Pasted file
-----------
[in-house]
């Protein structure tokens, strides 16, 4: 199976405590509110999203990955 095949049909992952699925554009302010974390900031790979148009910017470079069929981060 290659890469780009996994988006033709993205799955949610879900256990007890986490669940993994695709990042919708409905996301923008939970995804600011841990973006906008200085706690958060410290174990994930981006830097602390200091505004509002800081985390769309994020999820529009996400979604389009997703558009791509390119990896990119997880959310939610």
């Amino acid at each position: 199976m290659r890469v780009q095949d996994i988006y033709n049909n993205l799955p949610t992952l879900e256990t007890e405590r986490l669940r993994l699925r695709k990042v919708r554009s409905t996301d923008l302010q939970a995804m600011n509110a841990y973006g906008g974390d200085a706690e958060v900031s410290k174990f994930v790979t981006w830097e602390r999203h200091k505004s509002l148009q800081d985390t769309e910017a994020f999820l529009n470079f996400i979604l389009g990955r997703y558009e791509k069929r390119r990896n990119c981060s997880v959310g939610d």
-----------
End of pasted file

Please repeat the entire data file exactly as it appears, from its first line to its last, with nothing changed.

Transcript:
[in-house]
């Protein structure tokens, strides 16, 4: 199976405590509110999203990955 095949049909992952699925554009302010974390900031790979148009910017470079069929981060 290659890469780009996994988006033709993205799955949610879900256990007890986490669940993994695709990042919708409905996301923008939970995804600011841990973006906008200085706690958060410290174990994930981006830097602390200091505004509002800081985390769309994020999820529009996400979604389009997703558009791509390119990896990119997880959310939610």
């Amino acid at each position: 199976m290659r890469v780009q095949d996994i988006y033709n049909n993205l799955p949610t992952l879900e256990t007890e405590r986490l669940r993994l699925r695709k990042v919708r554009s409905t996301d923008l302010q939970a995804m600011n509110a841990y973006g906008g974390d200085a706690e958060v900031s410290k174990f994930v790979t981006w830097e602390r999203h200091k505004s509002l148009q800081d985390t769309e910017a994020f999820l529009n470079f996400i979604l389009g990955r997703y558009e791509k069929r390119r990896n990119c981060s997880v959310g939610d």